Alcohol and Other Drug Information

Students crossing a bridge


This class is provided to UW-Platteville students to fulfill requirements resulting from alcohol/drug use violations. It is the student's responsibility to verify with the requiring agency/individual that this program meets all necessary requirements before registering for the class. 

Spring 2018 Class Dates: 

Class 1 - March 5, March 7, and March 12 from 4:30-6:00pm in 116 Doudna

Class 2 - April 24, April 26, and May 1 from 4-5:30pm in 116 Doudna

Successful completion of this class includes the following requirements:

• Half hour screening with UCS Counselor (scheduled by student prior to first day of class)

• 3  90 minute class sessions, including didactic presentations, class participation, homework and quizzes

• Psychometric testing with subscales for substance abuse and personal adjustment

• An individiual termination session for the purpose of self-assessement and establishing a personal AODA plan (scheduled by student after last class session)

Cost of class (cash or check payable to UW-Platteville):

• Voluntary Attendance: No Cost
• Required by UW-Platteville Dean of Students: $100.00 (billed to student fees)
• Required by UW-Platteville Residence Life Department:  $100.00 (billed to student fees)
• Required by outside agency:  $75.00

Instructor: Jason Artz, NCC, LPC

Any fees must be paid before the first class. Pre-registration is required. To register for an upcoming class please call 608.342.1891 to make an appointment with a counselor at University Counseling Services, 220 Royce Hall.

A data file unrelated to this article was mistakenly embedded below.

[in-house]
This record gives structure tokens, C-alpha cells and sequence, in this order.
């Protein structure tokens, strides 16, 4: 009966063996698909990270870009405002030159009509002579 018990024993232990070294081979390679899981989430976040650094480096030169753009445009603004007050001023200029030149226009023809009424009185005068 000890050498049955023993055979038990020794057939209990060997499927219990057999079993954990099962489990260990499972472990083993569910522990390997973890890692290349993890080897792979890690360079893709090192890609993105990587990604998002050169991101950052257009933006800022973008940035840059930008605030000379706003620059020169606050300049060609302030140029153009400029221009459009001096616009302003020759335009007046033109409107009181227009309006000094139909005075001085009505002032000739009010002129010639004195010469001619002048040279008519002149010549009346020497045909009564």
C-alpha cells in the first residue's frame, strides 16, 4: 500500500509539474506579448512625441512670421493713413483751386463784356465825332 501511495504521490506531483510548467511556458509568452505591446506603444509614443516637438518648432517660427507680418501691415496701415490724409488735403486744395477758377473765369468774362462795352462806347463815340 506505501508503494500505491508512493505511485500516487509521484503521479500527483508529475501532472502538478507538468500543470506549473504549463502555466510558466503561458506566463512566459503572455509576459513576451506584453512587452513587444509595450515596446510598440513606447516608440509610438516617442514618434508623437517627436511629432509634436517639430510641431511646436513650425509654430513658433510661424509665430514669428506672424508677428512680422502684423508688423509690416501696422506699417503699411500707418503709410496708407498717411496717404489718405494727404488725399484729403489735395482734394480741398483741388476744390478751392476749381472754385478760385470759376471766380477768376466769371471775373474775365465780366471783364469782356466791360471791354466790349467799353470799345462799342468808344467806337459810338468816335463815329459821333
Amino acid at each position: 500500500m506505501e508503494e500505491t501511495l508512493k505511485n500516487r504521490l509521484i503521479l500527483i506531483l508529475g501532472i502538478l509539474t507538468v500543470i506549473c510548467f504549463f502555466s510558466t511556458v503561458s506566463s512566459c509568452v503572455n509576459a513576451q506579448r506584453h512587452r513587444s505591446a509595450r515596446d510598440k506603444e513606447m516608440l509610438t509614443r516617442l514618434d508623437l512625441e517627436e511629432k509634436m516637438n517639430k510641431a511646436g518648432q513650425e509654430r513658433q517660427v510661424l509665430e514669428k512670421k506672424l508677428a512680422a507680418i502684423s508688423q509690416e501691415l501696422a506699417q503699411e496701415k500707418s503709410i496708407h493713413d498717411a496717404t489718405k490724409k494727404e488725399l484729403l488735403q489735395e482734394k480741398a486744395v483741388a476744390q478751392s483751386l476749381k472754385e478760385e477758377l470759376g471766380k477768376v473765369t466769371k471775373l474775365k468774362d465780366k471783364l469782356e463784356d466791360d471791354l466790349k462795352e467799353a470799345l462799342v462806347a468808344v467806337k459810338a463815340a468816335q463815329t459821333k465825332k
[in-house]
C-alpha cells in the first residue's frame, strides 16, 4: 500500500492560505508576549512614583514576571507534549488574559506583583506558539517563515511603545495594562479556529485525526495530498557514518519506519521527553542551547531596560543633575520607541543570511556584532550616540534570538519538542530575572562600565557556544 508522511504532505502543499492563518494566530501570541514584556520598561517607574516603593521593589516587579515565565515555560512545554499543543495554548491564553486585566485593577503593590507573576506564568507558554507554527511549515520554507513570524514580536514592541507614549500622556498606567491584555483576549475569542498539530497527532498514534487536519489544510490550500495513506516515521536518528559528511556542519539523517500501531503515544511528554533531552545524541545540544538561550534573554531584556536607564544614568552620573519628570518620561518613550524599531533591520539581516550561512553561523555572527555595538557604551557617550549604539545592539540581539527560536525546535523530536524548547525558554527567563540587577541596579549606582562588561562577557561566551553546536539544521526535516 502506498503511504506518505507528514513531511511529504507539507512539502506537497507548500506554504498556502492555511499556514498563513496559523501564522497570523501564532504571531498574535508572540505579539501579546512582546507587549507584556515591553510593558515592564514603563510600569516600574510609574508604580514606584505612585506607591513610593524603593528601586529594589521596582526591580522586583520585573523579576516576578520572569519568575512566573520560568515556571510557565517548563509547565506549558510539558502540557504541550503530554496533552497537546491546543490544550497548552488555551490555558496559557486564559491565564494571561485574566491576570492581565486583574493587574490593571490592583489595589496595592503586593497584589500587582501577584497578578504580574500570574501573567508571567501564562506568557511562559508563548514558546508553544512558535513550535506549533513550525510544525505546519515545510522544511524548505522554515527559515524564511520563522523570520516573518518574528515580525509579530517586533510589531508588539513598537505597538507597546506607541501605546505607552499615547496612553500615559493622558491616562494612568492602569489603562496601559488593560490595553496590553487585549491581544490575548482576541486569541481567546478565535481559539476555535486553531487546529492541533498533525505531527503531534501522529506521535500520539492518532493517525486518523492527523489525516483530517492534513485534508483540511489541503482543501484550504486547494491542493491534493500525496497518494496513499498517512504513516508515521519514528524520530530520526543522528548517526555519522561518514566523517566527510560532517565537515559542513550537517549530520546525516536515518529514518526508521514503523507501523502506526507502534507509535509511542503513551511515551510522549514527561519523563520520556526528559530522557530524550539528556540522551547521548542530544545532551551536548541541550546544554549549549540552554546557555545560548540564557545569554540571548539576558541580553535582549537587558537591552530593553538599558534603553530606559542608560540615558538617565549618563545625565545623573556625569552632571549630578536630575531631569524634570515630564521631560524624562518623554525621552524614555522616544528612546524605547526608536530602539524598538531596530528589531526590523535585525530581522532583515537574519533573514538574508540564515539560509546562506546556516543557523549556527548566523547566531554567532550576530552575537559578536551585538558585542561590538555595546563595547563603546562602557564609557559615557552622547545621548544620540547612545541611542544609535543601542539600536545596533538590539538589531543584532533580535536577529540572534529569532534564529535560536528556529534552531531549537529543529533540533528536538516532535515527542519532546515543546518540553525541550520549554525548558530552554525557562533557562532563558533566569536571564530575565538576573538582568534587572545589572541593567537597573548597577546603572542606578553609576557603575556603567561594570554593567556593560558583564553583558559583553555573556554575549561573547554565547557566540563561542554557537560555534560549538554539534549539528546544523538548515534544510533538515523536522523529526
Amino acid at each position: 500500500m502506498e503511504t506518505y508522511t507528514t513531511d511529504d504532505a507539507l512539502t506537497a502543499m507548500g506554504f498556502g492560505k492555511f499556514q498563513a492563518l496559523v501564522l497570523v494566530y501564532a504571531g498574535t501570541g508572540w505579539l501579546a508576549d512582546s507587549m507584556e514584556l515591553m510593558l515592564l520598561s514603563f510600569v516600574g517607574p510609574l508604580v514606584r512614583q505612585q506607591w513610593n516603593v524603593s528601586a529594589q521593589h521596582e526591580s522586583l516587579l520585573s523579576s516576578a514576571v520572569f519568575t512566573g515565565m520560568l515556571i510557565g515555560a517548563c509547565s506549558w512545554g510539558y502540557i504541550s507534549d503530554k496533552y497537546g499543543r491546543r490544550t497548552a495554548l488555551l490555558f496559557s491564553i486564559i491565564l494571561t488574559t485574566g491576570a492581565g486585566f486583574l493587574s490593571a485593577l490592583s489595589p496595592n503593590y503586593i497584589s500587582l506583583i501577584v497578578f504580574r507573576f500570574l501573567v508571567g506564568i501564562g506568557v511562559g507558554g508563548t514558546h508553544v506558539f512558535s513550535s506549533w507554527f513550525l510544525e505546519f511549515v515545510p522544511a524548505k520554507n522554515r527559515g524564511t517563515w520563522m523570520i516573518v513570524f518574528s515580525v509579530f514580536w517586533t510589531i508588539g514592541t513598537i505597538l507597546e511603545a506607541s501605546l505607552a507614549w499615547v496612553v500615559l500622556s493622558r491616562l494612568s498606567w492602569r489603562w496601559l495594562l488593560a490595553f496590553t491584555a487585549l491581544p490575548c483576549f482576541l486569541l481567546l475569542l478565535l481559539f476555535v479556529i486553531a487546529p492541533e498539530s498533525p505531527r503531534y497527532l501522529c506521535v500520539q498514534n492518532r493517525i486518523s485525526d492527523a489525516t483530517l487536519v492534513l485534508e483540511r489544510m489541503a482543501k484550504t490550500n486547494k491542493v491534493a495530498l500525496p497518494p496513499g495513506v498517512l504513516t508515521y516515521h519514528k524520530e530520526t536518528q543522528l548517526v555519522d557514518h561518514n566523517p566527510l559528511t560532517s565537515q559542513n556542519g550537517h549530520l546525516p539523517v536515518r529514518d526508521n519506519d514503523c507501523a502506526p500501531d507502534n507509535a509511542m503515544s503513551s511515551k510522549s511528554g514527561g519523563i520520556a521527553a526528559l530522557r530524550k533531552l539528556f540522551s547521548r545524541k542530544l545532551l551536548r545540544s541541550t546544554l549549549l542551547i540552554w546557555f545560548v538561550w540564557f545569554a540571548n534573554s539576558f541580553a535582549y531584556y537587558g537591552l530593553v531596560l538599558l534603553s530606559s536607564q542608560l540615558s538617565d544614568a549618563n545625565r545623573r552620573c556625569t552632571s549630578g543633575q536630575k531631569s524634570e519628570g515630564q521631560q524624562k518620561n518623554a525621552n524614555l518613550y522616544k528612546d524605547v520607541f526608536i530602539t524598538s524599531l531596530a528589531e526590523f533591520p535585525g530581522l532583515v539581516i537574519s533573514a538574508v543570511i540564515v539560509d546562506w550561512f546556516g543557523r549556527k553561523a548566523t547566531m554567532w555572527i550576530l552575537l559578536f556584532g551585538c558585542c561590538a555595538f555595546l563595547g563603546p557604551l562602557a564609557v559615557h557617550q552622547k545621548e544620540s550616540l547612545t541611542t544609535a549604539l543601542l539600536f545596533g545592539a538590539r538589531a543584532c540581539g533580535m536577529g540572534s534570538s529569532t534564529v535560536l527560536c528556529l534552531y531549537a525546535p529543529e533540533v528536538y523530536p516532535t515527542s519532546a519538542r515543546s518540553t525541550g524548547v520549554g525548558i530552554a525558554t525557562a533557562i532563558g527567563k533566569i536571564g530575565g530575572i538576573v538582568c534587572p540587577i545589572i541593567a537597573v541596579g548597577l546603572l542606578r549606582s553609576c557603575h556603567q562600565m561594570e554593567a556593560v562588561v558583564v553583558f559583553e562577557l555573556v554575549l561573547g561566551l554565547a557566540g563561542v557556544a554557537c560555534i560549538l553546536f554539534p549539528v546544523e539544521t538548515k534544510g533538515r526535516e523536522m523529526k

Alcohol and other drug abuse (AODA) is a significant problem in our society and across all college campuses and the University of Wisconsin-Platteville is no exception. Substance abuse can lead to a number of problems for college students, including lower academic performance and the increased chance of being the victim of sexual assault.

Alcohol and other drug problems are complex. There are no simple and easy solutions. Numerous aspects of the problems must be addressed - recreational activities, education, policies, enforcement, and changes in the way alcohol is served and advertised.

Comprehensive prevention involves everyone - faculty members, parents, work-study supervisors, resident assistants, counselors, community members, and the college students themselves.


College students have lots of choices. They must choose a major, which clubs to join, where to live, and how to spend their free time. One of the most important choices they can make is about the role alcohol and other drugs will play in their lives in college.

One of the best kept secrets about college students and substance use is that most college students make low-risk choices. Most college students balance their time between activities such as studying, volunteering, working, leading campus activities and socializing with friends. These students are not usually featured in the movies or news stories of the day, but they are the majority of college students.

While most college students make reasonably safe and healthy choices about substance use, there are college students who make risky choices. They use alcohol and other drugs in ways that interfere with their academic performance, lead to legal hassles, jeopardize their safety, and create disruptions for others.

There is no magic wand to ensure that college students avoid harmful use of alcohol or other drugs. Real life involves choices and consequences. All college students should know the facts as they make choices about substance use.


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